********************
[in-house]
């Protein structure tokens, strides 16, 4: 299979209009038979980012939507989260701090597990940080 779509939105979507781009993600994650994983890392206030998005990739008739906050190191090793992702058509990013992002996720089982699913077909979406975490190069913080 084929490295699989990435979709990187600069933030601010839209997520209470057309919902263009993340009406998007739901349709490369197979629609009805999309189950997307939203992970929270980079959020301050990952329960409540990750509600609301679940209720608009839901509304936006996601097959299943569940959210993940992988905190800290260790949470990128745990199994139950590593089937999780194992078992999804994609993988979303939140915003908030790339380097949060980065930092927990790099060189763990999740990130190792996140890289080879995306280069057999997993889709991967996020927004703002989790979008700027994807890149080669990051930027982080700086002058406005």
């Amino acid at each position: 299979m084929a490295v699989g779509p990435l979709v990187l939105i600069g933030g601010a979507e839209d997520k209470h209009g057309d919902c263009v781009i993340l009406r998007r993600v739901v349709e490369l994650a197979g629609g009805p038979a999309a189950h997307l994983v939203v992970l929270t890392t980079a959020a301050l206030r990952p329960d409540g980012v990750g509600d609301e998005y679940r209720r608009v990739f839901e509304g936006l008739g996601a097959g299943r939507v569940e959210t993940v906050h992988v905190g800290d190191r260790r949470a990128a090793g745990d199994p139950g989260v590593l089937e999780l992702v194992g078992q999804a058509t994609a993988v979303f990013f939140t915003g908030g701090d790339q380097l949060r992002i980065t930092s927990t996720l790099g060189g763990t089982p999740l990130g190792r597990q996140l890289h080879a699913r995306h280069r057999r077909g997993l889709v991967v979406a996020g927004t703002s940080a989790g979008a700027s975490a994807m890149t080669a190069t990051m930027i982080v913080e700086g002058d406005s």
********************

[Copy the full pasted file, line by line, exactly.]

[in-house]
């Protein structure tokens, strides 16, 4: 299979209009038979980012939507989260701090597990940080 779509939105979507781009993600994650994983890392206030998005990739008739906050190191090793992702058509990013992002996720089982699913077909979406975490190069913080 084929490295699989990435979709990187600069933030601010839209997520209470057309919902263009993340009406998007739901349709490369197979629609009805999309189950997307939203992970929270980079959020301050990952329960409540990750509600609301679940209720608009839901509304936006996601097959299943569940959210993940992988905190800290260790949470990128745990199994139950590593089937999780194992078992999804994609993988979303939140915003908030790339380097949060980065930092927990790099060189763990999740990130190792996140890289080879995306280069057999997993889709991967996020927004703002989790979008700027994807890149080669990051930027982080700086002058406005």
């Amino acid at each position: 299979m084929a490295v699989g779509p990435l979709v990187l939105i600069g933030g601010a979507e839209d997520k209470h209009g057309d919902c263009v781009i993340l009406r998007r993600v739901v349709e490369l994650a197979g629609g009805p038979a999309a189950h997307l994983v939203v992970l929270t890392t980079a959020a301050l206030r990952p329960d409540g980012v990750g509600d609301e998005y679940r209720r608009v990739f839901e509304g936006l008739g996601a097959g299943r939507v569940e959210t993940v906050h992988v905190g800290d190191r260790r949470a990128a090793g745990d199994p139950g989260v590593l089937e999780l992702v194992g078992q999804a058509t994609a993988v979303f990013f939140t915003g908030g701090d790339q380097l949060r992002i980065t930092s927990t996720l790099g060189g763990t089982p999740l990130g190792r597990q996140l890289h080879a699913r995306h280069r057999r077909g997993l889709v991967v979406a996020g927004t703002s940080a989790g979008a700027s975490a994807m890149t080669a190069t990051m930027i982080v913080e700086g002058d406005s």